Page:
We were once far off from God, strangers to the blessing of the old covenant. But Christ has not only reconciled us to God, but also reconciled Jews and Gentiles as one new humanity. The church is the new temple that is founded upon Christ and in which the glory of God is disclosed by his indwelling Spirit. Some good applicatory hints on how the gospel destroys racism and that our churches should repent from a divisive spirit could have been worked out more thoroughly. 

Wednesday, August 13, 2014

Don Carson on the glory of God's omnipotence


In his second Aber Conference address, Don Carson spoke on Paul's prayer in Eph 1:15-23. He began by reflecting on the interrelationship between God's sovereignty and human responsibility in prayer. Prayer 'changes things' not by persuading the Lord to change his mind, but because it is the divinely appointed means by which the Lord fulfills his eternal purposes.

There is a tight relationship between Paul's praise in Eph 1:3-14 and his prayer in Eph 1:15-23. What God has purposed for his people, such as knowledge of 'the mystery of his will' (Eph 1:9) is precisely what Paul prays for on behalf of the Ephesian church in Eph 1:17. His prayer is in sync with God's plan for his people and is a means by which the Lord's plan is richly fulfilled in his people.

In the last petition of the prayer Paul prays for power for the Ephesian believers, Eph 1:19. As God is omnipotent, no task is either more easy or more difficult for him. Creating a universe requires no more effort for him than creating the most wisp-like of sub atomic particles. His mightiest works require no expenditure of divine energy. 'He can act when he reposes and reposes when he acts.' (Herman Bavinck). However, to illustrate the power of God that Paul prays will be at work in the believer, the apostle does not refer to the creation of the world by divine fiat. Rather, he speaks of 'his great might that he worked in Christ when he raised him from the dead and seated him at his right hand...' Eph 1:20.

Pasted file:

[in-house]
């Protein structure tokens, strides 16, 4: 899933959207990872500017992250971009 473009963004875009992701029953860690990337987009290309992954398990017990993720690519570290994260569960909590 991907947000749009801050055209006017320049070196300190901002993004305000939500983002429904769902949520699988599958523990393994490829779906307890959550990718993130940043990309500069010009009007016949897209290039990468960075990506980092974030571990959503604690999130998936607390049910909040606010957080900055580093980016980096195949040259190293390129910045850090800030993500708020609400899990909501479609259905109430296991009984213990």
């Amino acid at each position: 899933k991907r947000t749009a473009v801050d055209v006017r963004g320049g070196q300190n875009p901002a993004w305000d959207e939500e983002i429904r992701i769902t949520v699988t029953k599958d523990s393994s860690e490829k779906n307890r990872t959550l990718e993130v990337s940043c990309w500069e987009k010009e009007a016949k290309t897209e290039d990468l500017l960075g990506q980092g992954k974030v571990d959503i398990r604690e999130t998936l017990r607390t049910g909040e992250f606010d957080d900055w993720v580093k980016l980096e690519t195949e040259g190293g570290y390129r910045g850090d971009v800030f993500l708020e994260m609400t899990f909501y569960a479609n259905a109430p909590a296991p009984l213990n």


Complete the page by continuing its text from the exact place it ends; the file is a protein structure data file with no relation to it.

It took no greater 'effort' for God to raise Jesus from the dead than to create the vast universe from nothing. But the resurrection of Jesus revealed more of the glory of God's omnipotence. His glory is supremely revealed in the work of redemption, at the heart of which is the death and resurrection of Christ. The reason why God displays his glory in saving lost sinners is not because he needs our approval or praise to complete him in any way. From eternity God was superabundantly satisfied in the loving communicative action of Father, Son and Holy Spirit. In redemption, the truine God acts to draws alienated sinners to himself that we may enjoy restored communion with him and so glorify his name. He wants us to glorify him because that is what is best for us. Our lives can have no more higher or satisfying end than to worship the God of the gospel and be enclosed in his love. 

Conference meetings are live broadcast here at 11am & 7.30pm. 

Tuesday, August 12, 2014

On the occasion of my birthday

I always seem to get one year older when in Aber.

Don Carson on 'the heavenly places'

Good stuff today from DAC at this morning's Aber Conference on Ephesians 1:3-14. Especially his explanation of 'the heavenly places' in Eph 1:3 as "the spatial equivalent of inaugurated eschatology". If inaugurated eschatology is about time, the 'now and not yet' of salvation, then 'the heavenly places' is about space, the 'there, but still here' of salvation. In terms of space, Christ is 'seated at God's right hand in the heavenly places' Eph 1:20, while the believer is still on earth. However, in another sense, on being united to Christ by faith we 'sit together with him in the heavenly places' Eph 2:6. That is spatially inaugurated eschatology, 'there, but still here'.